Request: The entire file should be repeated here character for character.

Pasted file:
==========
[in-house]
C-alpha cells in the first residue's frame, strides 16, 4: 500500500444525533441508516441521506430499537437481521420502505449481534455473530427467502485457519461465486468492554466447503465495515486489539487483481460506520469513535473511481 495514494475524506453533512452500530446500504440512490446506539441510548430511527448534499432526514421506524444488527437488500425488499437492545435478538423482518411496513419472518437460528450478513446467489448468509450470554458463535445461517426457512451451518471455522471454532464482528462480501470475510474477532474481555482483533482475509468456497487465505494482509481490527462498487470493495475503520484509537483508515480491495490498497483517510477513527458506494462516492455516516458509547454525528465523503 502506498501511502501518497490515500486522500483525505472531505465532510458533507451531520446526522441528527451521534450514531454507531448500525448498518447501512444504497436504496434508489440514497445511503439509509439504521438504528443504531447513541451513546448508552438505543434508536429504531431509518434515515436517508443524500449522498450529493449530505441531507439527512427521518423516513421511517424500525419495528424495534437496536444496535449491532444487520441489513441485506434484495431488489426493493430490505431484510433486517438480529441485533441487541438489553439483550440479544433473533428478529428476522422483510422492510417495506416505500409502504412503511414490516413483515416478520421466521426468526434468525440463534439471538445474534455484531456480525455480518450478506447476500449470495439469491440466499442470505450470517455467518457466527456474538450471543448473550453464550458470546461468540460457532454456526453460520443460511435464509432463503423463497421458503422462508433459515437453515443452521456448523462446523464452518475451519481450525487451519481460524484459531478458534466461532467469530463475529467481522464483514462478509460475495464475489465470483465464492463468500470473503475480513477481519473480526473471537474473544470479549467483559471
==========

[in-house]
C-alpha cells in the first residue's frame, strides 16, 4: 500500500444525533441508516441521506430499537437481521420502505449481534455473530427467502485457519461465486468492554466447503465495515486489539487483481460506520469513535473511481 495514494475524506453533512452500530446500504440512490446506539441510548430511527448534499432526514421506524444488527437488500425488499437492545435478538423482518411496513419472518437460528450478513446467489448468509450470554458463535445461517426457512451451518471455522471454532464482528462480501470475510474477532474481555482483533482475509468456497487465505494482509481490527462498487470493495475503520484509537483508515480491495490498497483517510477513527458506494462516492455516516458509547454525528465523503 502506498501511502501518497490515500486522500483525505472531505465532510458533507451531520446526522441528527451521534450514531454507531448500525448498518447501512444504497436504496434508489440514497445511503439509509439504521438504528443504531447513541451513546448508552438505543434508536429504531431509518434515515436517508443524500449522498450529493449530505441531507439527512427521518423516513421511517424500525419495528424495534437496536444496535449491532444487520441489513441485506434484495431488489426493493430490505431484510433486517438480529441485533441487541438489553439483550440479544433473533428478529428476522422483510422492510417495506416505500409502504412503511414490516413483515416478520421466521426468526434468525440463534439471538445474534455484531456480525455480518450478506447476500449470495439469491440466499442470505450470517455467518457466527456474538450471543448473550453464550458470546461468540460457532454456526453460520443460511435464509432463503423463497421458503422462508433459515437453515443452521456448523462446523464452518475451519481450525487451519481460524484459531478458534466461532467469530463475529467481522464483514462478509460475495464475489465470483465464492463468500470473503475480513477481519473480526473471537474473544470479549467483559471